May 15, 2009
In Practice, a juried art contest exploring the intersection of the arts and the life of the mind, is underway. The contest, sponsored by the University of Chicago Arts Council, is open to all University of Chicago students. Entries may be submitted through June 5, 2009.
“We want to celebrate the creativity that’s going on all over campus every day, both obvious and not so obvious,” says Theaster Gates, director of arts programming and development with the Office of the Provost. “Our students usually showcase their art on blog sites or during student events like Festival of the Arts (FOTA), or in other forums they create, but with the creation of the new arts.uchicago.edu website we want to share with the virtual community some of the amazing practices that are being developed by our students. We also want to show our students that we appreciate the creative work they do.”
The In Practice competition seeks art that expresses divergent viewpoints, compelling stories, and thoughtful reflections in the form of significant art. The competition is organized around three arts events chosen as springboards or starting points for student artists to create something new: a series of conversations with acclaimed installation artist Kara Walker (May 11-13); “FOTA Moments” (Annual Student Festival of the Arts May 9-15); and “Art in Unexpected Places,” an ongoing point of inspiration to encourage students to look for artistic expression all around them.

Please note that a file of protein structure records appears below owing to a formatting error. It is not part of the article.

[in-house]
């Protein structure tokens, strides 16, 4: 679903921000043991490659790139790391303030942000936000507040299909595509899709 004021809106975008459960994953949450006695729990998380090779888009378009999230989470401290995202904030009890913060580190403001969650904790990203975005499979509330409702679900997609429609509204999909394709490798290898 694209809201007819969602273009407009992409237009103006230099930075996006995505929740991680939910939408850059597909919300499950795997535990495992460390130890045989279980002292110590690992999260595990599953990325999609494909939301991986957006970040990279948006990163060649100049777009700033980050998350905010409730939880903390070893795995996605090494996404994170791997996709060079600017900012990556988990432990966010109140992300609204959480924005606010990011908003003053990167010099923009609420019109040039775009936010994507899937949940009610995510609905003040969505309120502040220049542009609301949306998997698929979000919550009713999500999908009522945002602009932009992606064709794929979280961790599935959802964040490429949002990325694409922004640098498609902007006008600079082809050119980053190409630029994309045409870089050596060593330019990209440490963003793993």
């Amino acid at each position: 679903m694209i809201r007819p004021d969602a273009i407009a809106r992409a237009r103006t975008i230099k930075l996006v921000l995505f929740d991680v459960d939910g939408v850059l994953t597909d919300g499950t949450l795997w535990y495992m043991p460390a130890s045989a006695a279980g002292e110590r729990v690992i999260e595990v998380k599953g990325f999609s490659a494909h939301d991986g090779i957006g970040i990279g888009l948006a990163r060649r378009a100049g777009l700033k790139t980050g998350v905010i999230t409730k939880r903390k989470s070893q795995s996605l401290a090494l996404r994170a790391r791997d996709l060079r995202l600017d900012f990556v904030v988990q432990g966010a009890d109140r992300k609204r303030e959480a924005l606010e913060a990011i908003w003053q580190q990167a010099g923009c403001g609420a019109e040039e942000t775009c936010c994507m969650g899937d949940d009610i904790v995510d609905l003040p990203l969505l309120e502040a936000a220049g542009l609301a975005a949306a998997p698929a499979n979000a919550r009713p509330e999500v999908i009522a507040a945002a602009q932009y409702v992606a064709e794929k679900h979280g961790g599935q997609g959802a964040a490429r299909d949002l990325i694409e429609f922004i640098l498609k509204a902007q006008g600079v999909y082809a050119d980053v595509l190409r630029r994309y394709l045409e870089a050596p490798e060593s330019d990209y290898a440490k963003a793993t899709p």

Students are invited to submit original artwork (audio, film, photography, music, installation, video, and short writings) that interacts with, “touches”, or is inspired by one of three themes. Details are available at arts.uchicago.edu/inpractice/.
“We’re looking for students who can frame their work in the very best ways possible for a virtual audience,” Gates says. “We’re looking for the best three minutes of a video versus the full two hours, for example.”
Though plans for the virtual exhibition don’t include a physical one, it’s not out of the question that some day such a physical show might emerge. “For now,” says Gates, “we hope that the kind of art that is produced through this competition showcases the students here for students who may be considering coming to the University of Chicago, and tells them something about what our students are thinking.”